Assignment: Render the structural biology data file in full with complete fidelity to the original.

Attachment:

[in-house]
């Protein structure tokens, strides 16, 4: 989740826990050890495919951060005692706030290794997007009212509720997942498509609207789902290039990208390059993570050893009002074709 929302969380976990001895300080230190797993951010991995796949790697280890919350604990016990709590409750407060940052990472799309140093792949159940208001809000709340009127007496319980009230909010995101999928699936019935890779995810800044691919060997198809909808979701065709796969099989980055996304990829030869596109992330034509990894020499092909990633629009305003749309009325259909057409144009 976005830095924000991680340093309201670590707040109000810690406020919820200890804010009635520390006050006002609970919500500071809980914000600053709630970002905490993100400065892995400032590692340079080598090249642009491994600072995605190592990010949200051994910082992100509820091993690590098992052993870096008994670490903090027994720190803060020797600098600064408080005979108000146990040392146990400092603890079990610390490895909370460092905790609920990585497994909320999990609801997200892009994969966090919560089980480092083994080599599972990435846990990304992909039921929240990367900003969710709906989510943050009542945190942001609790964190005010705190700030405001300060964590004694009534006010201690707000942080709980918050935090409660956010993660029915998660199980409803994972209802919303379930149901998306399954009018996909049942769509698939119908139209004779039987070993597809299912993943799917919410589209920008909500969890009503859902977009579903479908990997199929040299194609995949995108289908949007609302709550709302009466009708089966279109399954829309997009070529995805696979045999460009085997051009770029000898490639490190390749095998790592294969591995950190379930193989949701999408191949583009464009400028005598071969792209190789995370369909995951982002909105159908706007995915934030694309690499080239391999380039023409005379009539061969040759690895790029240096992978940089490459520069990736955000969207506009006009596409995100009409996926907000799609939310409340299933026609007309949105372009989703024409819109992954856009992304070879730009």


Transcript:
[in-house]
């Protein structure tokens, strides 16, 4: 989740826990050890495919951060005692706030290794997007009212509720997942498509609207789902290039990208390059993570050893009002074709 929302969380976990001895300080230190797993951010991995796949790697280890919350604990016990709590409750407060940052990472799309140093792949159940208001809000709340009127007496319980009230909010995101999928699936019935890779995810800044691919060997198809909808979701065709796969099989980055996304990829030869596109992330034509990894020499092909990633629009305003749309009325259909057409144009 976005830095924000991680340093309201670590707040109000810690406020919820200890804010009635520390006050006002609970919500500071809980914000600053709630970002905490993100400065892995400032590692340079080598090249642009491994600072995605190592990010949200051994910082992100509820091993690590098992052993870096008994670490903090027994720190803060020797600098600064408080005979108000146990040392146990400092603890079990610390490895909370460092905790609920990585497994909320999990609801997200892009994969966090919560089980480092083994080599599972990435846990990304992909039921929240990367900003969710709906989510943050009542945190942001609790964190005010705190700030405001300060964590004694009534006010201690707000942080709980918050935090409660956010993660029915998660199980409803994972209802919303379930149901998306399954009018996909049942769509698939119908139209004779039987070993597809299912993943799917919410589209920008909500969890009503859902977009579903479908990997199929040299194609995949995108289908949007609302709550709302009466009708089966279109399954829309997009070529995805696979045999460009085997051009770029000898490639490190390749095998790592294969591995950190379930193989949701999408191949583009464009400028005598071969792209190789995370369909995951982002909105159908706007995915934030694309690499080239391999380039023409005379009539061969040759690895790029240096992978940089490459520069990736955000969207506009006009596409995100009409996926907000799609939310409340299933026609007309949105372009989703024409819109992954856009992304070879730009």